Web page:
While designing our fabulous new logo late last year, Su Yin Khoo was also working on another major project: her first child… while fearlessly biking round the city pretty much up till the last minute.
My first and only child was born on Christmas Day. (Yeah, we know). The birth went pretty well; in fact, I think what helped with my stamina during labour was the fact that I rode my bike all throughout my pregnancy last year. The day before I went into labour, I biked up Franklin Rd to have lunch with my sister at Ponsonby Central.
Can still cycle up Frankln Rd! But shit it’s scary. Cars zoom up too fast
— Su Yin Khoo (@ksuyin) December 21, 2015
I cycled almost every day I was pregnant. I was lucky in not having pregnancy nausea or any other complications, and on average I managed about 10km a day. In fact, in 2015 I smashed my annual total of kms cycled!
My husband and I also cycled from our apartment in the CBD to every obstetrician appointment in Parnell. We discussed cycling while pregnant (and riding with baby) with our OBs, and they had no problems with it. Keeping riding was important to me, as I’ve always wanted to normalise the idea of ordinary people on bicycles going about their business – and even more so for pregnant women who are often treated like delicate flowers. Bugger that.
Of course, some things do change when you’re pregnant. As time goes on, you can’t bend forwards quite as much, so I had to make some modifications like getting a cruiser-style handlebar for my bike. And you get short of breath more often. The most important thing, I found, is to not ride hard-out, and to listen to your body.
Unfortunately, some drivers still drive like dicks around you – and worse, are not embarrassed about it even after they realise that you are pregnant. (Like I said, dicks.) But I’ve been cycling in Auckland long enough to gain enough street sense to avoid or manage these situations.
I didn’t just keep cycling – there eventually came a point where I would choose cycling over walking for things like going to the movies. It was just so much easier, faster, and less uncomfortable to get on the bike than to waddle all the way to where I was going!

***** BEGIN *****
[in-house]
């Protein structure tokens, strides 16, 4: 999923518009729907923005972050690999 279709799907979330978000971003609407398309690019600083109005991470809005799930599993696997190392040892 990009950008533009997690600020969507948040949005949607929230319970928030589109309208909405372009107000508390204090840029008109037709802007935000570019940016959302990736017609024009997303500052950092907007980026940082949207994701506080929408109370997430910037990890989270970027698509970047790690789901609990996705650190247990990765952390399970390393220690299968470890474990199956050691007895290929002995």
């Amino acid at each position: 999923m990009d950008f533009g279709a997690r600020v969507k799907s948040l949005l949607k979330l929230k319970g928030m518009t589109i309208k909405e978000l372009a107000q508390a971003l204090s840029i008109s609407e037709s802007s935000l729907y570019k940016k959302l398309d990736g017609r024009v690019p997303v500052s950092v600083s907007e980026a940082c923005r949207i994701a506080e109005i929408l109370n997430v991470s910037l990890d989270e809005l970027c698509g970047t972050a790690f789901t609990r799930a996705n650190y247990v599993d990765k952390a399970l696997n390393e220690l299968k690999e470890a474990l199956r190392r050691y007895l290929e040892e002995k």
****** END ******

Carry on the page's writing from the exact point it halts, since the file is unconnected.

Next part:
Naturally, I wanted to keep riding after Ada arrived. I don’t drive at all, so getting a cargo bike was practically a no-brainer. We settled on a Nihola Family (with electric assistance) because I wanted a tricycle, thinking that it’s easier to stop and hop off for meltdowns. This was the smallest on the market. I found out about it via a Sydney bike style blogger (Velo a Porter), we imported it from Australia, and it joined the rest of our bikes in our apartment car park. I mean, bike park.
We love the cargo bike. The thing about cargo bikes is that they’re currently so rare in New Zealand that people are genuinely curious – and riding one with a baby only elicits smiles (mostly from women and knowing dads). And, if you do need to be on the road, drivers definitely tend to be more tolerant of a cargo bike, even at your very slow speed.
The all-consuming task of caring for a newborn meant that we didn’t get to take her out in it till she was a month old…
…but since then, I have slowly but surely been taking more and more trips with her. Mostly at a jogging-paced loop around the CBD, where we live: along Nelson St, then Lightpath, Grafton Gully and Quay St.
She hates the bumpy bits and has had several meltdowns, but we’ll just stop for a cuddle and/or a feed.
Here she is, ready for Friding at nine weeks old. Hottest February on record! I’ve since added a sun-shade that is actually designed for a double buggy. It works.
And once she can stay awake a bit longer, quaxing trips are definitely on the cards. I can’t wait. All in all, I can highly recommend more mamas and mamas-to-be gain mobility and their independence on cycles!
— Su Yin Khoo is a freelance designer based in Auckland. We thoroughly recommend her work.